Tuesday, December 11, 2012

Sex texts epidemic: Experts warn sharing explicit photos is corrupting children

Study: The report cited the case of one young girl who told researchers she gets asked for naked photos 'at least two or three times a week' (file picture)
Boys and girls as young as 13 routinely swap explicit pictures of themselves, a disturbing investigation reveals today.

Children are now so sexualised the practice has become ‘mundane and mainstream’. One girl told researchers: ‘I get asked for naked pictures at least two or three times a week.’ A boy said: ‘You would have seen a girl’s breasts before you’ve seen their face’ while another youngster referred to so-called sexting as ‘the new flirting’. Yesterday censors were forced to announce a crackdown on depraved films amid fears they distort the way teenage boys view women.  The British Board of Film Classification will ban movies or cut scenes to protect the vulnerable.

Pupils aged from 13 to 16 admitted to Channel 4 News that intimate photos helped them decide who to date. One told the programme her father would have asked girls for a kiss when he was her age ‘but now it’s kind of – do you want to have sex’. A boy of the same age said: ‘It might shock parents this is what kids get up to but it’s just everyday life. It’s natural – it’s all part of growing up.’

A 14-year-old from Berkshire said she received messages asking her to reply with a smiley face if she wanted sex or another phone symbol if she would prefer to perform a sex act on the sender.  

Insight into the pornography increasingly exchanged by young teenagers came from interviews carried out for the NSPCC and Channel 4’s Generation Sex series.

‘This is mainstream; this is normal; this is almost mundane for some of the people we spoke to,’ said Andy Phippen, the Plymouth University academic who carried out the study.  ‘In pretty much every school in the country, people aged 13 and 14 are talking about this stuff and dealing with this stuff.’ The research, based on focus groups with 220 Year Nine pupils aged 13 and 14, found they were becoming sexualised earlier, largely because pornography was so easy to find online.

Professor Phippen, who is a social responsibility expert, also held sessions with 10- and 11-year-olds and found that most have received online abuse as well as messages from strangers.

The Daily Mail is campaigning for an automatic block on online porn to protect children.

Over-18s would be able to access adult material only after opting in with their service provider and going through a strict age verification process.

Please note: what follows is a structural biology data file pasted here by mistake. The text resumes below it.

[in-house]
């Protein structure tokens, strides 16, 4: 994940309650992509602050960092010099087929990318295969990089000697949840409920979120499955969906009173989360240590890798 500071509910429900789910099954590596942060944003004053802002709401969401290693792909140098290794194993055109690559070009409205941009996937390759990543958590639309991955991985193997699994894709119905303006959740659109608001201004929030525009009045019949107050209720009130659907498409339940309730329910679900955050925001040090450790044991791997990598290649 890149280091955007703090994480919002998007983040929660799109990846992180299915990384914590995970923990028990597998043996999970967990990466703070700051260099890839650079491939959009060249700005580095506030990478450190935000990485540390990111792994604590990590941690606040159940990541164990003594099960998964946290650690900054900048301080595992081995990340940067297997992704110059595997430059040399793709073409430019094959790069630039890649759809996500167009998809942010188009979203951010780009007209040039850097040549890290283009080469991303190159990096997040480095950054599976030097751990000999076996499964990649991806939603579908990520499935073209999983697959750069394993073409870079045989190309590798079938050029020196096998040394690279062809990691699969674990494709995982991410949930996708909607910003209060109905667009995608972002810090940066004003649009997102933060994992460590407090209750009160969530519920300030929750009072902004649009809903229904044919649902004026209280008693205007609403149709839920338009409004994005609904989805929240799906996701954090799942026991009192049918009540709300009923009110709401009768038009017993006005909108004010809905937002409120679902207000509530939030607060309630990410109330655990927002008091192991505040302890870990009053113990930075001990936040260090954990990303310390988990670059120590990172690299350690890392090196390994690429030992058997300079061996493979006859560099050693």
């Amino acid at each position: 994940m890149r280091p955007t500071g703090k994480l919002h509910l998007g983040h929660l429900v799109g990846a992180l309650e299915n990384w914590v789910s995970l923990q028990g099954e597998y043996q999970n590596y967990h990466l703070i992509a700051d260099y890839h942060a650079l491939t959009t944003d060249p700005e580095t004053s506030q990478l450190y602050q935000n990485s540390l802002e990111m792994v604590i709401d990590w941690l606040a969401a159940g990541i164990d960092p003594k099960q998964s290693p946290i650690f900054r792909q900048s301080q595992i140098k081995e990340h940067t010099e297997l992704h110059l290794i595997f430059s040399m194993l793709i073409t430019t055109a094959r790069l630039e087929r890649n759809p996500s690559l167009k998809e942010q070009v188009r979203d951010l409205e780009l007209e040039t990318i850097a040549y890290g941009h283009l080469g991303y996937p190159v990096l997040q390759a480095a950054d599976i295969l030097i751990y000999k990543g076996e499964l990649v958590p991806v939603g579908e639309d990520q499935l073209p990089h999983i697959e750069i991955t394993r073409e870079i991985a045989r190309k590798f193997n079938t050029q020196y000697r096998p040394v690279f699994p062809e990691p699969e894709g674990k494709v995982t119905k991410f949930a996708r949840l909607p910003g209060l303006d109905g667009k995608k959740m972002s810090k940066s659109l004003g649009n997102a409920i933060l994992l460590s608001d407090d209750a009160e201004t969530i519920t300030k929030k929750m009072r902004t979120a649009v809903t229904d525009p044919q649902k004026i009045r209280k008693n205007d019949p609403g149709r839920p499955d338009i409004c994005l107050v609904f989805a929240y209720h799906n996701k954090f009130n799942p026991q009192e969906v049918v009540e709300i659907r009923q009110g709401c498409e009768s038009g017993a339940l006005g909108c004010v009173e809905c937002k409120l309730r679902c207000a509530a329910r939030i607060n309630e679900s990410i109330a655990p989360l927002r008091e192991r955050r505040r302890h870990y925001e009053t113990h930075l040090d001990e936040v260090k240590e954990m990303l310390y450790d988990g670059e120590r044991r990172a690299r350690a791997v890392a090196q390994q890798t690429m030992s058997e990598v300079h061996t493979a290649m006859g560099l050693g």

Jon Brown of the NSPCC said: ‘What we’re seeing is that there is a very regular and normal consumption of hardcore adult pornography – that the sharing of explicit sexual imagery by photos or by video clips is now extremely normal. ‘It’s important to recognise what was previously regarded as unusual, concerning, or sensationalist, now has in fact become the norm.’ The focus groups found that the influence of porn was pervasive.

A 15-year-old girl said that boys expected certain things of girls because they had become used to seeing it in online pornography.

The boys told the study team that in the absence of decent sex education, they were turning to online porn to learn about sex and relationships. And the easy availability was having a debilitating effect on them.

One 15-year-old said: ‘They’re put under pressure to get these photos of girls, to have muscles, to look this certain way, to be able to like do all these positions and to be able to last the longest in bed.’

The study found that sexting was related to other online issues and draws influence from celebrity and pornography.

Porn is frequently viewed by boys of 13 and 14, and while the children acknowledge there is potential for harm, they do not feel they are affected themselves. Girls of this age generally do not look at porn, and view it as a negative influence on boys.

Mr Brown added: ‘Good quality sex education is absolutely critical. It needs to start in primary school. It needs to be age-appropriate, if we are able to help them navigate their way through these pressures.’

Despite the fact that access to Facebook is supposed to be restricted to those aged 13 and above, the study found that most 10- and 11-year-olds are on social networking sites.


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